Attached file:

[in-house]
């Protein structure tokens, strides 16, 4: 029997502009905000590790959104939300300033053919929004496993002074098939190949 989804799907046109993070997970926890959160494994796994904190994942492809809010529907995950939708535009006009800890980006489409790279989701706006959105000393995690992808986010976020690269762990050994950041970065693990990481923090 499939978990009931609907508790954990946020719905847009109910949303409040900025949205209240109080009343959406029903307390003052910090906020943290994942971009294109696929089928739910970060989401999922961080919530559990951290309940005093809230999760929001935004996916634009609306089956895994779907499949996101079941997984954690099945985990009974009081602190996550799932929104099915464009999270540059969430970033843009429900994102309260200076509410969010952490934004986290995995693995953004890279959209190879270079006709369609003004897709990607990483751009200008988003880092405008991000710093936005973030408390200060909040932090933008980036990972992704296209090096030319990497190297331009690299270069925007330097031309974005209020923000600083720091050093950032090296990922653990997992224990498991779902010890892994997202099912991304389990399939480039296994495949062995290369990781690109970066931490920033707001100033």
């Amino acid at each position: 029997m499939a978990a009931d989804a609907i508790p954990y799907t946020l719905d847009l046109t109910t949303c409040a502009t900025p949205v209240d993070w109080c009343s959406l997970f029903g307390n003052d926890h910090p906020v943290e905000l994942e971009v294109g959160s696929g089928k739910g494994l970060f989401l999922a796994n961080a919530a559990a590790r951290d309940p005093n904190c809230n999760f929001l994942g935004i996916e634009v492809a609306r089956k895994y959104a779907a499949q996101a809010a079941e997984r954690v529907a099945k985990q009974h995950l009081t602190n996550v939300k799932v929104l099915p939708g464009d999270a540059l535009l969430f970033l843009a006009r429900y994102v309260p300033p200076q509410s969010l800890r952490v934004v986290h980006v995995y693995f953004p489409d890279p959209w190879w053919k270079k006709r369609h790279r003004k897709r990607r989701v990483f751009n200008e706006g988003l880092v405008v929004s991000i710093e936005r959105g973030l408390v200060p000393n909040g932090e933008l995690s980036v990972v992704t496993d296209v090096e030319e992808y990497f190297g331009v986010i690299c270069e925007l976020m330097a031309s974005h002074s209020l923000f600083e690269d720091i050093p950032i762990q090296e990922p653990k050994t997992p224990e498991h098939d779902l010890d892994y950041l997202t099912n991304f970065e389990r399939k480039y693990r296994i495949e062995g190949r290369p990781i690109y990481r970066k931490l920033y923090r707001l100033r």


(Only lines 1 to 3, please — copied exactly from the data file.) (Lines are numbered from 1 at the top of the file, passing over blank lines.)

[in-house]
């Protein structure tokens, strides 16, 4: 029997502009905000590790959104939300300033053919929004496993002074098939190949 989804799907046109993070997970926890959160494994796994904190994942492809809010529907995950939708535009006009800890980006489409790279989701706006959105000393995690992808986010976020690269762990050994950041970065693990990481923090 499939978990009931609907508790954990946020719905847009109910949303409040900025949205209240109080009343959406029903307390003052910090906020943290994942971009294109696929089928739910970060989401999922961080919530559990951290309940005093809230999760929001935004996916634009609306089956895994779907499949996101079941997984954690099945985990009974009081602190996550799932929104099915464009999270540059969430970033843009429900994102309260200076509410969010952490934004986290995995693995953004890279959209190879270079006709369609003004897709990607990483751009200008988003880092405008991000710093936005973030408390200060909040932090933008980036990972992704296209090096030319990497190297331009690299270069925007330097031309974005209020923000600083720091050093950032090296990922653990997992224990498991779902010890892994997202099912991304389990399939480039296994495949062995290369990781690109970066931490920033707001100033």
């Amino acid at each position: 029997m499939a978990a009931d989804a609907i508790p954990y799907t946020l719905d847009l046109t109910t949303c409040a502009t900025p949205v209240d993070w109080c009343s959406l997970f029903g307390n003052d926890h910090p906020v943290e905000l994942e971009v294109g959160s696929g089928k739910g494994l970060f989401l999922a796994n961080a919530a559990a590790r951290d309940p005093n904190c809230n999760f929001l994942g935004i996916e634009v492809a609306r089956k895994y959104a779907a499949q996101a809010a079941e997984r954690v529907a099945k985990q009974h995950l009081t602190n996550v939300k799932v929104l099915p939708g464009d999270a540059l535009l969430f970033l843009a006009r429900y994102v309260p300033p200076q509410s969010l800890r952490v934004v986290h980006v995995y693995f953004p489409d890279p959209w190879w053919k270079k006709r369609h790279r003004k897709r990607r989701v990483f751009n200008e706006g988003l880092v405008v929004s991000i710093e936005r959105g973030l408390v200060p000393n909040g932090e933008l995690s980036v990972v992704t496993d296209v090096e030319e992808y990497f190297g331009v986010i690299c270069e925007l976020m330097a031309s974005h002074s209020l923000f600083e690269d720091i050093p950032i762990q090296e990922p653990k050994t997992p224990e498991h098939d779902l010890d892994y950041l997202t099912n991304f970065e389990r399939k480039y693990r296994i495949e062995g190949r290369p990781i690109y990481r970066k931490l920033y923090r707001l100033r």